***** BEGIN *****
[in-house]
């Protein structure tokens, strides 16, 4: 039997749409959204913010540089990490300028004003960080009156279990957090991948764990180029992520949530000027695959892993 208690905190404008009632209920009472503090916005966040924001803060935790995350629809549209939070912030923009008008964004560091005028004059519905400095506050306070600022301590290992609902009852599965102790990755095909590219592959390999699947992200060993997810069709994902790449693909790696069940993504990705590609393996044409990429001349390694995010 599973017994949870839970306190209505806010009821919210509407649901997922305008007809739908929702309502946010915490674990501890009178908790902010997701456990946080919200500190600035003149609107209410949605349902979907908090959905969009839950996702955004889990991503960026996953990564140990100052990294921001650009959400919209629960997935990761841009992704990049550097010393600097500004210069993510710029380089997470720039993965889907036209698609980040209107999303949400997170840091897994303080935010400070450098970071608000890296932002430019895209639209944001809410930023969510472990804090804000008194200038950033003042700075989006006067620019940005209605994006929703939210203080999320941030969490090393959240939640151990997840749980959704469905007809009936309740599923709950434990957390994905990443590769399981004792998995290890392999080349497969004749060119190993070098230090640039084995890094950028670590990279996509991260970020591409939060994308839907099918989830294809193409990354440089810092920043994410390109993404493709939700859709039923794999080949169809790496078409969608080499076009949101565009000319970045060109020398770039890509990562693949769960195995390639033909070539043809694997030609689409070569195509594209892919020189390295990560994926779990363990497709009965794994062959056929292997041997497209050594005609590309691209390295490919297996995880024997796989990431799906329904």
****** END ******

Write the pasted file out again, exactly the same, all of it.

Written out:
[in-house]
């Protein structure tokens, strides 16, 4: 039997749409959204913010540089990490300028004003960080009156279990957090991948764990180029992520949530000027695959892993 208690905190404008009632209920009472503090916005966040924001803060935790995350629809549209939070912030923009008008964004560091005028004059519905400095506050306070600022301590290992609902009852599965102790990755095909590219592959390999699947992200060993997810069709994902790449693909790696069940993504990705590609393996044409990429001349390694995010 599973017994949870839970306190209505806010009821919210509407649901997922305008007809739908929702309502946010915490674990501890009178908790902010997701456990946080919200500190600035003149609107209410949605349902979907908090959905969009839950996702955004889990991503960026996953990564140990100052990294921001650009959400919209629960997935990761841009992704990049550097010393600097500004210069993510710029380089997470720039993965889907036209698609980040209107999303949400997170840091897994303080935010400070450098970071608000890296932002430019895209639209944001809410930023969510472990804090804000008194200038950033003042700075989006006067620019940005209605994006929703939210203080999320941030969490090393959240939640151990997840749980959704469905007809009936309740599923709950434990957390994905990443590769399981004792998995290890392999080349497969004749060119190993070098230090640039084995890094950028670590990279996509991260970020591409939060994308839907099918989830294809193409990354440089810092920043994410390109993404493709939700859709039923794999080949169809790496078409969608080499076009949101565009000319970045060109020398770039890509990562693949769960195995390639033909070539043809694997030609689409070569195509594209892919020189390295990560994926779990363990497709009965794994062959056929292997041997497209050594005609590309691209390295490919297996995880024997796989990431799906329904």